Victor Cui, CEO and owner of the newly-formed Singapore-based ONE Fighting Championship, sees opportunity.
After spending the last 15 years organizing events such as the X-Games, the Olympics, PGA Tour and World Cup Indoor Soccer, Cui now shifts his focus to MMA and with ONE FC aims to create,"the king of MMA in Asia."
With the PGA Tour, Canadian Golf Open, LPGA Canadian Women's Open, 2000 Olympics and the X-Games on his lengthy resume, Victor Cui is no newcomer to promotion - and that resume includes MMA.
While working at ESPN Star Sports in 2010, Cui put together the Martial Combat series to gauge interest for MMA in Asia. Although Martial Combat pilot was much smaller in scale than the forthcoming ONE FC, it was still ambitious as Cui promoted 12 events in six months with two shows on consecutive nights every month.
Promoting Martial Combat proved to be a valuable experience as the pilot promotion allowed the ONE FC staff to become acquainted with the MMA business in a very short time. The incredible schedule ensured that a tight ship was being run and it also enabled Cui to convince "some high-powered friends with deep pockets" to support ONE FC.
"The small test pilot project (Martial Combat) that I did while working for ESPN StarSports last year, it was exactly that - a small test pilot project to test the waters and to gauge interest levels for MMA in Asia," says Cui. "It was a small experiment held in a hotel ballroom whereas ONE Fighting Championship is the real deal. ONE Fighting Championship is the Asian major leagues."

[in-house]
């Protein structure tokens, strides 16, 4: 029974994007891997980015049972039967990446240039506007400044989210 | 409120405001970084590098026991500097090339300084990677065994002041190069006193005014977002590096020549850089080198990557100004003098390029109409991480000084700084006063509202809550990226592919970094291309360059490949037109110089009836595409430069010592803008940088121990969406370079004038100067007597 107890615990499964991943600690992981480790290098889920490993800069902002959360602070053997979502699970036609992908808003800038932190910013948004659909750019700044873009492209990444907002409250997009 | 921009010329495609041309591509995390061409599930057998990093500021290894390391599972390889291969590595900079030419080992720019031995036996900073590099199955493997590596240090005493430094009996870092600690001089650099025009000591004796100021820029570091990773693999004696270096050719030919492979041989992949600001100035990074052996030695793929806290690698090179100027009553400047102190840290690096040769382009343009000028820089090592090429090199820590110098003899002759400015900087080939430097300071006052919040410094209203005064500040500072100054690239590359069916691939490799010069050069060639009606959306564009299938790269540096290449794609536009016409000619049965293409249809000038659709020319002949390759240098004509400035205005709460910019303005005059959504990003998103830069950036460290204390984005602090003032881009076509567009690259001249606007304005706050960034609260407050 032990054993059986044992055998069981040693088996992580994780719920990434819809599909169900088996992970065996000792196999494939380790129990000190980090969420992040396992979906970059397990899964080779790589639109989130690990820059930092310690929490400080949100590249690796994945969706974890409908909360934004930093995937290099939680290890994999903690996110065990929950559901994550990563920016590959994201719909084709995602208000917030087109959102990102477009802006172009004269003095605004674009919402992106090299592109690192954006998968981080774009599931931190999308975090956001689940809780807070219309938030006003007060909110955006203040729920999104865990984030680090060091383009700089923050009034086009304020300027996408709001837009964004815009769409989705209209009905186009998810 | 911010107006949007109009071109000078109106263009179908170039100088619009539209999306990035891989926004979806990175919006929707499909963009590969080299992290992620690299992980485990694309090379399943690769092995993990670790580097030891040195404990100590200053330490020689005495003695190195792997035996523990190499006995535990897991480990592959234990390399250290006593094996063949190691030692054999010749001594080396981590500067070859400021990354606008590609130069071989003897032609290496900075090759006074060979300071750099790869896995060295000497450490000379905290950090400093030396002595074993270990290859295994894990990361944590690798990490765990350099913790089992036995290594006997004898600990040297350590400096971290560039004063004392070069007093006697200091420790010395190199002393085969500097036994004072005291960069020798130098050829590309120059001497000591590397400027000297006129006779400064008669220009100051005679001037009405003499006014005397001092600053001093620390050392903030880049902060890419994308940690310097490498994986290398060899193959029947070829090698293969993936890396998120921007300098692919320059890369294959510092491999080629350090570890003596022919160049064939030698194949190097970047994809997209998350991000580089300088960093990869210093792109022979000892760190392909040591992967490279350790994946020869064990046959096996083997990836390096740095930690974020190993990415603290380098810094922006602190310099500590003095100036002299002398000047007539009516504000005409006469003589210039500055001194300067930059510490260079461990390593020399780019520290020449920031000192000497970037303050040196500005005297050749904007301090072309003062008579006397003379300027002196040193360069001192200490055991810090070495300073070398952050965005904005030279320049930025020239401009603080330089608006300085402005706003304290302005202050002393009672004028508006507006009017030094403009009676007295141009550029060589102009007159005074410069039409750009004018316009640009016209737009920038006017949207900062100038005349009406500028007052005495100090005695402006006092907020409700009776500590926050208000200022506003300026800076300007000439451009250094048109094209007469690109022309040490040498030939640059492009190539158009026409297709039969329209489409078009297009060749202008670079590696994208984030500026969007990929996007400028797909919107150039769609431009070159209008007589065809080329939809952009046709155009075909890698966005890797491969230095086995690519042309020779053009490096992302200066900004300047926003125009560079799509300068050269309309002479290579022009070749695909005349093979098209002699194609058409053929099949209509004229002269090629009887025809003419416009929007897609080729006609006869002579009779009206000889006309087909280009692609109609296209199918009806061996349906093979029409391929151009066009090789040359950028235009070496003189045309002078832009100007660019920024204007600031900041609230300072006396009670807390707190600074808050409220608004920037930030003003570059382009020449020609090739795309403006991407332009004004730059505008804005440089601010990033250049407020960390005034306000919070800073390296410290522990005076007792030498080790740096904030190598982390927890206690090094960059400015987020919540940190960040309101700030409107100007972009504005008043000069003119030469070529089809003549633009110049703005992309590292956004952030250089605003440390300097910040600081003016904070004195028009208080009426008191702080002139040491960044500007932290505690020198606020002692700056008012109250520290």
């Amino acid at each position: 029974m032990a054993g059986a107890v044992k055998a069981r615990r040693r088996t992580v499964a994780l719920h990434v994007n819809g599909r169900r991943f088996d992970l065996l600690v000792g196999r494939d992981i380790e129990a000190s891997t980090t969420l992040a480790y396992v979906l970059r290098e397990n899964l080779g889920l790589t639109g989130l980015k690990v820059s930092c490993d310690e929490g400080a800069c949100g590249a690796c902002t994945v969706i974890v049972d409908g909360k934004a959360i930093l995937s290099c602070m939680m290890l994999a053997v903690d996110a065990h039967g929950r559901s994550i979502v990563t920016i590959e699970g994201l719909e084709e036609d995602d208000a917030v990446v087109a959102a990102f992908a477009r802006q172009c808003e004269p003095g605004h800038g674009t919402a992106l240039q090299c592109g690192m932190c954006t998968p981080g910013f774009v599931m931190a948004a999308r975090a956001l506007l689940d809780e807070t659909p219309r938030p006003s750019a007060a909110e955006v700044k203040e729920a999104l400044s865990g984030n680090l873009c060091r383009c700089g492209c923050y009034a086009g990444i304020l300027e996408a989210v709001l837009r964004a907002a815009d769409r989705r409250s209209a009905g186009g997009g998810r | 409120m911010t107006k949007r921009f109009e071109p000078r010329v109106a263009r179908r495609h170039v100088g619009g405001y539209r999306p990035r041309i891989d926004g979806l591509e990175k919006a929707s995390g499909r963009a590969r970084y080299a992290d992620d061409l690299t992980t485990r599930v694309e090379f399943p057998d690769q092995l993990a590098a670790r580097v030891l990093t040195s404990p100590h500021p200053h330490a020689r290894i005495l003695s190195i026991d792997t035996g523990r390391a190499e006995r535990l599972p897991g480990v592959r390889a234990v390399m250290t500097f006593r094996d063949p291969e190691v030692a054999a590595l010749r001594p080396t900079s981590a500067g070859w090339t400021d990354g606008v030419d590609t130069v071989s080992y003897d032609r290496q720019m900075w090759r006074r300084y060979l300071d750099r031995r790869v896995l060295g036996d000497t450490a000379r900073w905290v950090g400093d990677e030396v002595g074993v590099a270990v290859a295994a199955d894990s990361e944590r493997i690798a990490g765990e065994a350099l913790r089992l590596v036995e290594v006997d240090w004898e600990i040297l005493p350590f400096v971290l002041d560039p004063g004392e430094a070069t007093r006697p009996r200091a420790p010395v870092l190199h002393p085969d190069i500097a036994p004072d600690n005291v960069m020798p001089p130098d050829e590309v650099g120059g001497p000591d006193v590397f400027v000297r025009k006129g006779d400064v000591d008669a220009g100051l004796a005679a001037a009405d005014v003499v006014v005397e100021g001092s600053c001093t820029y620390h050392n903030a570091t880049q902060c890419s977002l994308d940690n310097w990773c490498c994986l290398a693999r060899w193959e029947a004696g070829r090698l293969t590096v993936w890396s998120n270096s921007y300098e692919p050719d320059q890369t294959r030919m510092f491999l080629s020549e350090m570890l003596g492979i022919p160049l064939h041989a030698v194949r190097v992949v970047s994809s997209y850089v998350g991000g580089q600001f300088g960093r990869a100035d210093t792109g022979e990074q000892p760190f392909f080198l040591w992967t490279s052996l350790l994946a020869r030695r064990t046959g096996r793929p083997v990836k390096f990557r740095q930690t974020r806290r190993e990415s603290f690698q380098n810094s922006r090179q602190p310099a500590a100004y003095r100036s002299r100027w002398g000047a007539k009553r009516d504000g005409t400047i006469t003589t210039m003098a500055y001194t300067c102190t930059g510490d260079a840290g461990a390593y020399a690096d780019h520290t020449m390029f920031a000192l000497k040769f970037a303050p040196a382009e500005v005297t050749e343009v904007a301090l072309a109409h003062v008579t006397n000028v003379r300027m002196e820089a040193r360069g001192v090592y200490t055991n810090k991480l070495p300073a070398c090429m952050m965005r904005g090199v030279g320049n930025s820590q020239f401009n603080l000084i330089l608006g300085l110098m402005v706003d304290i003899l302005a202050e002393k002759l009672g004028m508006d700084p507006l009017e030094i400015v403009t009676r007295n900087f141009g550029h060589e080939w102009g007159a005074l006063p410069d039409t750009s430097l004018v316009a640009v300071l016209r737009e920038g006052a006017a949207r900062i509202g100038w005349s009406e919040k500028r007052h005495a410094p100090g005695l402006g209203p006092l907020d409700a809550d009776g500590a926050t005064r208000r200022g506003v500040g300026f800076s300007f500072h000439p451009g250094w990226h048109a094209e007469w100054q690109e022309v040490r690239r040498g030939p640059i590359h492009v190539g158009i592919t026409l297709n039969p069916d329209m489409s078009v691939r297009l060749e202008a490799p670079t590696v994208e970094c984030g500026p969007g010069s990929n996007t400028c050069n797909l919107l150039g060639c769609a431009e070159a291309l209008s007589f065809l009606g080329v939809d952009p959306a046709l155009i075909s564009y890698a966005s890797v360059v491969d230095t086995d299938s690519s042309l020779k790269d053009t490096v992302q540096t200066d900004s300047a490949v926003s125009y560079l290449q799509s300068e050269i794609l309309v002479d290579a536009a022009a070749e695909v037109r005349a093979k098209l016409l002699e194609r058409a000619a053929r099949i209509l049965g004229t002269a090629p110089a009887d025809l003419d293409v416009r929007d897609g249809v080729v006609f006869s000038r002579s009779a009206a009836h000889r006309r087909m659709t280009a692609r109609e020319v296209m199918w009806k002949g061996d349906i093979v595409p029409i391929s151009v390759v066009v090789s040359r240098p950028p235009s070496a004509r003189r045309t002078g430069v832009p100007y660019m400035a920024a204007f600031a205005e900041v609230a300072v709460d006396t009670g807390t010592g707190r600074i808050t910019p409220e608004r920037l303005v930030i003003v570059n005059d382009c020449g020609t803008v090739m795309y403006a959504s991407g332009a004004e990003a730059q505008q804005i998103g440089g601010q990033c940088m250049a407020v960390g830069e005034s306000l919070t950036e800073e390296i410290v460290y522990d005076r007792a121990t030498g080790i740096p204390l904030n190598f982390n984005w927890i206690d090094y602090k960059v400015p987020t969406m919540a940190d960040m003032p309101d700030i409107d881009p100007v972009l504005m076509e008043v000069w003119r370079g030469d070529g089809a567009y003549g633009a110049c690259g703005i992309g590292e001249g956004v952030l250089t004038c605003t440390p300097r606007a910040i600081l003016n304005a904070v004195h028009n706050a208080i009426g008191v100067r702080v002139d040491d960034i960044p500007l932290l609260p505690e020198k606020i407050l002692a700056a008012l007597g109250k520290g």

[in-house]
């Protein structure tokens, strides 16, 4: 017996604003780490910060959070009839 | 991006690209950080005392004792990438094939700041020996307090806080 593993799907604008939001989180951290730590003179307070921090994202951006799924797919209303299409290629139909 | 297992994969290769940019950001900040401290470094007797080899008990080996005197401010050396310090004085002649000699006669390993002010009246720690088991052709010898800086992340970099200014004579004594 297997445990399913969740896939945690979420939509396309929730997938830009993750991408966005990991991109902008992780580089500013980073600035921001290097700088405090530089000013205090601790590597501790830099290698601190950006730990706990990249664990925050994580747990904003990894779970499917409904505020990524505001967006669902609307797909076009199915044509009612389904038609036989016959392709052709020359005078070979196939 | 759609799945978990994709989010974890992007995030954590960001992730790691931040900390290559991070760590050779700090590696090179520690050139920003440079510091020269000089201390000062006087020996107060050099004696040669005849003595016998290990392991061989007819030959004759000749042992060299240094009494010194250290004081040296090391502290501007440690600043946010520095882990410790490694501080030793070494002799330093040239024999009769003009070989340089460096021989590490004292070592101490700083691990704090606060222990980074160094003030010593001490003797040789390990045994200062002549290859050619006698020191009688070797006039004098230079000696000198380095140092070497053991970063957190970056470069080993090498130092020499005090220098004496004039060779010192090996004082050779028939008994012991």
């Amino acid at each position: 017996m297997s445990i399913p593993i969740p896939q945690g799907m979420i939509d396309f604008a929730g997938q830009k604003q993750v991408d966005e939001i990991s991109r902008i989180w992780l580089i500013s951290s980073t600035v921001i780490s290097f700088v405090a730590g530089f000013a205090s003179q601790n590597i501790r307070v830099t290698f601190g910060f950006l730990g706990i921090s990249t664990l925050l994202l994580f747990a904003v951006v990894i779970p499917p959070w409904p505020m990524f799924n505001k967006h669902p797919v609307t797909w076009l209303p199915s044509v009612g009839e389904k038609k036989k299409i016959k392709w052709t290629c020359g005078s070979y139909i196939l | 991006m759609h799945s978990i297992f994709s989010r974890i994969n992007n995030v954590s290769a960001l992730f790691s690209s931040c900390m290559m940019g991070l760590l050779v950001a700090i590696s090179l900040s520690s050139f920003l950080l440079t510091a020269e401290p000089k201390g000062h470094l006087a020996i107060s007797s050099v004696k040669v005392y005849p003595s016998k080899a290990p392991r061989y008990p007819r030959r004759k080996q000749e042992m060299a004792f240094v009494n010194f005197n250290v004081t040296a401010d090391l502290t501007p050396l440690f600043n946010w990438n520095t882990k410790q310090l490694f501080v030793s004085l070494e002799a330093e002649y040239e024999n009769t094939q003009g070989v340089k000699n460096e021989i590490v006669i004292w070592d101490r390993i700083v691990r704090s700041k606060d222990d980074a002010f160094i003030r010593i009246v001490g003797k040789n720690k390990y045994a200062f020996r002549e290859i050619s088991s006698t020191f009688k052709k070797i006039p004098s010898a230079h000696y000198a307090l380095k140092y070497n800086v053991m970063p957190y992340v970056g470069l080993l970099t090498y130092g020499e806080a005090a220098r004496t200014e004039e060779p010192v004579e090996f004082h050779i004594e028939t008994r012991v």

The first ONE FC event is set to take place at the 12,000-seat Singapore Indoor Stadium on Sept. 3. Cageside and VIP tickets sold out in hours and demand was so high that the ticketing service server reportedly crashed. The event will be broadcast on network TV in Singapore, shown in 500 million homes in Asia on ESPN StarSports and will be streamed free online to the rest of the world.
An MMA event of this scale has never been held in Singapore before, but a look through the inaugural card for such a highly hyped event is somewhat confusing as only a handful of fighters on the card have any significant MMA experience. Names such as Yodsanan Sityodtong, Vuyisile Colossa and Ma Xing Yu are unknown to many Western fans, but that is not the case for Asian audiences.
"Fans want to see the best of the best compete against one another. For that very reason, ONE Fighting Championship has signed practically every Asian world champion or national champion in martial arts to compete under MMA rules. Most of our fighters are already household names in Asia."